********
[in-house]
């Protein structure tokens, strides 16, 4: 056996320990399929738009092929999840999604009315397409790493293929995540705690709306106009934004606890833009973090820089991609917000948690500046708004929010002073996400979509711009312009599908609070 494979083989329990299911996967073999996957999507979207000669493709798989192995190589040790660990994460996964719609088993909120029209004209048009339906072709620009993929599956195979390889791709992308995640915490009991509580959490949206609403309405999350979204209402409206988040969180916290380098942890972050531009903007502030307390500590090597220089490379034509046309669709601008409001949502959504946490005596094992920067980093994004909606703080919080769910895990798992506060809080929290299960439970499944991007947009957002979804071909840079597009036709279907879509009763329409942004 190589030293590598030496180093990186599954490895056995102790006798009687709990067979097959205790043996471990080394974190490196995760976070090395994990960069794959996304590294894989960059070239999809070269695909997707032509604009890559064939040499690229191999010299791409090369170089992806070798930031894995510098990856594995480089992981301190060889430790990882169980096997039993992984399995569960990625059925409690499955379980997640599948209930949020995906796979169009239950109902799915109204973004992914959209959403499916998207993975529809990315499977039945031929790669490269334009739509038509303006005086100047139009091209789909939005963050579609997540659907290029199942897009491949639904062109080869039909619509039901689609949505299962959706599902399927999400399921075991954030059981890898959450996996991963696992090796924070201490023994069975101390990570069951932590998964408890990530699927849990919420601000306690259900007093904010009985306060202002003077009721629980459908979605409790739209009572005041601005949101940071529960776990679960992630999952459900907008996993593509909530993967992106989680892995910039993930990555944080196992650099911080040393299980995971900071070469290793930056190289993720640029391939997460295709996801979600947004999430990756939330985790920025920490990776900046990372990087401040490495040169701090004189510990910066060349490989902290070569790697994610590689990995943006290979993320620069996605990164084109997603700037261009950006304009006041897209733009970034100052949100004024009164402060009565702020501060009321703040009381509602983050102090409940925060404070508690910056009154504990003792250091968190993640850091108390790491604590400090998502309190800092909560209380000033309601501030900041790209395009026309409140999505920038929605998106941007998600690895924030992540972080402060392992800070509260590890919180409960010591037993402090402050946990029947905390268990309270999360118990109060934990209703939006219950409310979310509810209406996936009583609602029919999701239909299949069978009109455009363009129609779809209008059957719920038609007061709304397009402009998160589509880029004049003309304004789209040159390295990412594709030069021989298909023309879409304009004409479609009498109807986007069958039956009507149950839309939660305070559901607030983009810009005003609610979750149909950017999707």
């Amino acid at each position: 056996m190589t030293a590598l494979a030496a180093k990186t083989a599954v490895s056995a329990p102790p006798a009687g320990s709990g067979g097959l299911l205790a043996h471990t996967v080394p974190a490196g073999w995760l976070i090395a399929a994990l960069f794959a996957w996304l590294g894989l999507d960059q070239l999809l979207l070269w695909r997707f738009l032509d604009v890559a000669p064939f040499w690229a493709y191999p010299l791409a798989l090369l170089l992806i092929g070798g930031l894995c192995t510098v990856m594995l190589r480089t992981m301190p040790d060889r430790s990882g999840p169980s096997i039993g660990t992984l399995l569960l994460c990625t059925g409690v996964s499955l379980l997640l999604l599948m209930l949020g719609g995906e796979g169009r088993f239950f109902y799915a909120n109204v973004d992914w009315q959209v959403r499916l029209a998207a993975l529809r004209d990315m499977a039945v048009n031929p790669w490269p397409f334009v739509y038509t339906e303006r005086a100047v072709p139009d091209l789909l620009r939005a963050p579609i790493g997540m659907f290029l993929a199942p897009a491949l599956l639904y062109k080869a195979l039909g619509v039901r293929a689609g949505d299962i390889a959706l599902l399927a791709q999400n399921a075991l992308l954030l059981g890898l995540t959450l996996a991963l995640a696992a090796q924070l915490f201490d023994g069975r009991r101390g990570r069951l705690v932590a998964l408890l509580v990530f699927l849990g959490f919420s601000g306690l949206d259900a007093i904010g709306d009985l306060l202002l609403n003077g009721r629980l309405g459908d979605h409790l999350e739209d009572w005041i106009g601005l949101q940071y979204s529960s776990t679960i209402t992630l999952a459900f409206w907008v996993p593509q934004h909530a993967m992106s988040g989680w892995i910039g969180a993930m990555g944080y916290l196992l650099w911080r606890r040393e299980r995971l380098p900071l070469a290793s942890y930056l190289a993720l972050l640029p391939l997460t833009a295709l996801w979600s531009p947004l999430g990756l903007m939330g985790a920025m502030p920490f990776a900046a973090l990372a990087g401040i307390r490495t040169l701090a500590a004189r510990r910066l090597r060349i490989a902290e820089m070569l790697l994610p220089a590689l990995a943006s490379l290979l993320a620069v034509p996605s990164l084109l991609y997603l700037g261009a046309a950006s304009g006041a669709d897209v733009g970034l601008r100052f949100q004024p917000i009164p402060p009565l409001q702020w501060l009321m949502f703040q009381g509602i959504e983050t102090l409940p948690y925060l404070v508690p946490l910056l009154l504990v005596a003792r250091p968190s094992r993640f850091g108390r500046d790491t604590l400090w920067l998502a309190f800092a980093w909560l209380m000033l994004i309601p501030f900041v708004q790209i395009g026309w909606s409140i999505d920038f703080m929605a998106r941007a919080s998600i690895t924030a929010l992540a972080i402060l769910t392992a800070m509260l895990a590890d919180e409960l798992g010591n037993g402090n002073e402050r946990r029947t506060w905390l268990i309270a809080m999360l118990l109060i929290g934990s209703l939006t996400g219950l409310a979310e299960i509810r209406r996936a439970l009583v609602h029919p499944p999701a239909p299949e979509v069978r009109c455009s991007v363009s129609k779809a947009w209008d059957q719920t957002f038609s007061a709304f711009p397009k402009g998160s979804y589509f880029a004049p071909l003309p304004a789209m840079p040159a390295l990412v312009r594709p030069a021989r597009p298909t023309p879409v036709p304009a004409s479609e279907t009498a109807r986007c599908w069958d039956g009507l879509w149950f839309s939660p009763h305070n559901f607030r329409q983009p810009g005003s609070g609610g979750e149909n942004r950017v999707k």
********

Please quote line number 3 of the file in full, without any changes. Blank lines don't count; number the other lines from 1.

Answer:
């Amino acid at each position: 056996m190589t030293a590598l494979a030496a180093k990186t083989a599954v490895s056995a329990p102790p006798a009687g320990s709990g067979g097959l299911l205790a043996h471990t996967v080394p974190a490196g073999w995760l976070i090395a399929a994990l960069f794959a996957w996304l590294g894989l999507d960059q070239l999809l979207l070269w695909r997707f738009l032509d604009v890559a000669p064939f040499w690229a493709y191999p010299l791409a798989l090369l170089l992806i092929g070798g930031l894995c192995t510098v990856m594995l190589r480089t992981m301190p040790d060889r430790s990882g999840p169980s096997i039993g660990t992984l399995l569960l994460c990625t059925g409690v996964s499955l379980l997640l999604l599948m209930l949020g719609g995906e796979g169009r088993f239950f109902y799915a909120n109204v973004d992914w009315q959209v959403r499916l029209a998207a993975l529809r004209d990315m499977a039945v048009n031929p790669w490269p397409f334009v739509y038509t339906e303006r005086a100047v072709p139009d091209l789909l620009r939005a963050p579609i790493g997540m659907f290029l993929a199942p897009a491949l599956l639904y062109k080869a195979l039909g619509v039901r293929a689609g949505d299962i390889a959706l599902l399927a791709q999400n399921a075991l992308l954030l059981g890898l995540t959450l996996a991963l995640a696992a090796q924070l915490f201490d023994g069975r009991r101390g990570r069951l705690v932590a998964l408890l509580v990530f699927l849990g959490f919420s601000g306690l949206d259900a007093i904010g709306d009985l306060l202002l609403n003077g009721r629980l309405g459908d979605h409790l999350e739209d009572w005041i106009g601005l949101q940071y979204s529960s776990t679960i209402t992630l999952a459900f409206w907008v996993p593509q934004h909530a993967m992106s988040g989680w892995i910039g969180a993930m990555g944080y916290l196992l650099w911080r606890r040393e299980r995971l380098p900071l070469a290793s942890y930056l190289a993720l972050l640029p391939l997460t833009a295709l996801w979600s531009p947004l999430g990756l903007m939330g985790a920025m502030p920490f990776a900046a973090l990372a990087g401040i307390r490495t040169l701090a500590a004189r510990r910066l090597r060349i490989a902290e820089m070569l790697l994610p220089a590689l990995a943006s490379l290979l993320a620069v034509p996605s990164l084109l991609y997603l700037g261009a046309a950006s304009g006041a669709d897209v733009g970034l601008r100052f949100q004024p917000i009164p402060p009565l409001q702020w501060l009321m949502f703040q009381g509602i959504e983050t102090l409940p948690y925060l404070v508690p946490l910056l009154l504990v005596a003792r250091p968190s094992r993640f850091g108390r500046d790491t604590l400090w920067l998502a309190f800092a980093w909560l209380m000033l994004i309601p501030f900041v708004q790209i395009g026309w909606s409140i999505d920038f703080m929605a998106r941007a919080s998600i690895t924030a929010l992540a972080i402060l769910t392992a800070m509260l895990a590890d919180e409960l798992g010591n037993g402090n002073e402050r946990r029947t506060w905390l268990i309270a809080m999360l118990l109060i929290g934990s209703l939006t996400g219950l409310a979310e299960i509810r209406r996936a439970l009583v609602h029919p499944p999701a239909p299949e979509v069978r009109c455009s991007v363009s129609k779809a947009w209008d059957q719920t957002f038609s007061a709304f711009p397009k402009g998160s979804y589509f880029a004049p071909l003309p304004a789209m840079p040159a390295l990412v312009r594709p030069a021989r597009p298909t023309p879409v036709p304009a004409s479609e279907t009498a109807r986007c599908w069958d039956g009507l879509w149950f839309s939660p009763h305070n559901f607030r329409q983009p810009g005003s609070g609610g979750e149909n942004r950017v999707k």